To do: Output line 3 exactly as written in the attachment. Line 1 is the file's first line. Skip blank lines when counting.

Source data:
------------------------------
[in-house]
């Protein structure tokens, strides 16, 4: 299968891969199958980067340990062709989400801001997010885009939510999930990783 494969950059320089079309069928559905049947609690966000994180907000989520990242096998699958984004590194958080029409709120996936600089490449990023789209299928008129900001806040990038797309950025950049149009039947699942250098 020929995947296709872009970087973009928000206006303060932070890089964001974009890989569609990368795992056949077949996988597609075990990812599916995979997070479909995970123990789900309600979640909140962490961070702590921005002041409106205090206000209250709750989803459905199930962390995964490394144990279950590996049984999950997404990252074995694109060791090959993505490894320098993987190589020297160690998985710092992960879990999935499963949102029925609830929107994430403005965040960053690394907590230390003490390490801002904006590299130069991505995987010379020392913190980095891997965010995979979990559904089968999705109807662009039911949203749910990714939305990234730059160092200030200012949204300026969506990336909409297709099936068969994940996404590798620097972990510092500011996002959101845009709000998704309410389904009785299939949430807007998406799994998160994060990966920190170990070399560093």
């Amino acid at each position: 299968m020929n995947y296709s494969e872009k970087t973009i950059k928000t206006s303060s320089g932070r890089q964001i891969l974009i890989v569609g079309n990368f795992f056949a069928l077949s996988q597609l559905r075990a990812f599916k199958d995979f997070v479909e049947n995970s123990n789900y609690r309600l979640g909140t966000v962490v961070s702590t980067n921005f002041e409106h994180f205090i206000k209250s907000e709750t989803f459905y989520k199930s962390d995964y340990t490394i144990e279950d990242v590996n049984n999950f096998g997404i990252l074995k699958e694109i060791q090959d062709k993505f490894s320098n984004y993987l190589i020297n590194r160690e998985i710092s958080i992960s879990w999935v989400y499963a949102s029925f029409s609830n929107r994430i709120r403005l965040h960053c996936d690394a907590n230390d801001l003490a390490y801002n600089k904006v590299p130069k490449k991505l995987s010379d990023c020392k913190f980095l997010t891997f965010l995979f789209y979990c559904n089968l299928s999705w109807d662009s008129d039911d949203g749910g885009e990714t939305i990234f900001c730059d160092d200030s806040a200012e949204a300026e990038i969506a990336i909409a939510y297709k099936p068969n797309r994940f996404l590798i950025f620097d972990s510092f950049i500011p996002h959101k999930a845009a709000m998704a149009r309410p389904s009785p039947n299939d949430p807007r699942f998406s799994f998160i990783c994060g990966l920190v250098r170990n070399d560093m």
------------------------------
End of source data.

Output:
């Amino acid at each position: 299968m020929n995947y296709s494969e872009k970087t973009i950059k928000t206006s303060s320089g932070r890089q964001i891969l974009i890989v569609g079309n990368f795992f056949a069928l077949s996988q597609l559905r075990a990812f599916k199958d995979f997070v479909e049947n995970s123990n789900y609690r309600l979640g909140t966000v962490v961070s702590t980067n921005f002041e409106h994180f205090i206000k209250s907000e709750t989803f459905y989520k199930s962390d995964y340990t490394i144990e279950d990242v590996n049984n999950f096998g997404i990252l074995k699958e694109i060791q090959d062709k993505f490894s320098n984004y993987l190589i020297n590194r160690e998985i710092s958080i992960s879990w999935v989400y499963a949102s029925f029409s609830n929107r994430i709120r403005l965040h960053c996936d690394a907590n230390d801001l003490a390490y801002n600089k904006v590299p130069k490449k991505l995987s010379d990023c020392k913190f980095l997010t891997f965010l995979f789209y979990c559904n089968l299928s999705w109807d662009s008129d039911d949203g749910g885009e990714t939305i990234f900001c730059d160092d200030s806040a200012e949204a300026e990038i969506a990336i909409a939510y297709k099936p068969n797309r994940f996404l590798i950025f620097d972990s510092f950049i500011p996002h959101k999930a845009a709000m998704a149009r309410p389904s009785p039947n299939d949430p807007r699942f998406s799994f998160i990783c994060g990966l920190v250098r170990n070399d560093m």